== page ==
Bianca Greeff, Graduate Assistant
A man lies on a dismasted, rudderless fishing boat. He appears unimpressed by the sharks loitering off the port, and oblivious to the ship faintly on the horizon. This painting, “The Gulf Stream” by Winslow Homer, has been interpreted several times since its creation in 1899. Now, in our current climate chaos, Homer’s depiction of a shipwreck takes on a new meaning.
“Shipwreck captures both the moment of extreme danger, and the potential for rebuilding afterwards,” explained Jeffrey McCarthy, director of the University of Utah Humanities Program. “Shipwreck is an interesting symbol for us in this moment of a distressed and chaotic climate.”
McCarthy will discuss the symbol of shipwreck, the paintings of Winslow Homer, and point to Joseph Conrad’s “Heart of Darkness” as a way to illuminate the humanities’ crucial role in understanding human relationships to the ocean and our climate future at the GCSC Seminar Series on Tuesday, April 4 from 4-5 p.m. in 210 ASB.
The ocean is essential to life on earth. It covers over 70% of our planet’s surface, and plays a fundamental role in shaping climate zones—even in places hundreds of miles inland. The ocean regulates earth systems, supplies living and non-living resources, and provides social and economic goods and services. Most of the oxygen in the atmosphere came from the ocean.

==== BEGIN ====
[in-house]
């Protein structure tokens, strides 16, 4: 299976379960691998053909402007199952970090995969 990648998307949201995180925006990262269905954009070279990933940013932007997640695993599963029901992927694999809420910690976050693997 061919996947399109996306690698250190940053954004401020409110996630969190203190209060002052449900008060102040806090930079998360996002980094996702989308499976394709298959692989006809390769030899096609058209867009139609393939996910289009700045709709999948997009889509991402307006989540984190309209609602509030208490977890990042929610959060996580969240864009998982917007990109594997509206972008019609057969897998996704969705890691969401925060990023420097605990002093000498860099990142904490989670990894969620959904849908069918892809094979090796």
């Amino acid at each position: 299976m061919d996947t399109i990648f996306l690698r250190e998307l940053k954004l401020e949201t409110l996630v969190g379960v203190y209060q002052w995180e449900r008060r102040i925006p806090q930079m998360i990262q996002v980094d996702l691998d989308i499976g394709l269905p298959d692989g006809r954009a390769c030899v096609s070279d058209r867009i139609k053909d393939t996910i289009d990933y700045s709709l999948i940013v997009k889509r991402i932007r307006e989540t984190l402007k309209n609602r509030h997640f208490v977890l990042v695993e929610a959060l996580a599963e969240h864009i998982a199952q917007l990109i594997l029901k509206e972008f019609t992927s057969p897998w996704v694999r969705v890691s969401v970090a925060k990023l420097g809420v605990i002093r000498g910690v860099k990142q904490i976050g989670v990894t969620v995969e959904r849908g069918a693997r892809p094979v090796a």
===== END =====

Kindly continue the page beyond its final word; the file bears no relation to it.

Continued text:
The ocean is the planet’s largest carbon sink. As it absorbs 26% of all CO2 released from fossil fuels, the chemistry of seawater is changing. The ocean has also absorbed 90% of atmospheric heat trapped by greenhouse gasses, which is increasing ocean temperatures. As life in the ocean changes, life on land will change too.
The ocean is less predictable, and less inhabitable for humans than its terrestrial counterparts. As we are entering a climate where there will be less predictability, analyzing seascapes can provide a way “to get our heads around what it means to occupy a space that is given to flux and uncertainty,” explained McCarthy.“Environmental literary studies, and environmental studies more broadly, has been largely terrestrial,” McCarthy explained. “It is time to expand our notion of the planet we occupy to include not just the green parts, but also the blue parts.”
Art is a powerful addition to the data on climate change. By capturing how a culture responds to moments of uncertainty and risk, art shows the human-scale of climate change. In his talk, McCarthy will explore how cultural analysis of art can be a tool for understanding the past and navigating future crises.
“Art can remind us who we are, and who we want to be,” McCarthy concluded. “There is hope and beauty with art. We could all use more of both.”
Learn more at McCarthy’s lecture, “The Watery Part of the World: The humanities, the ocean and the Anthropocene” on Tuesday, April 4 at 4 pm in 210 ASB.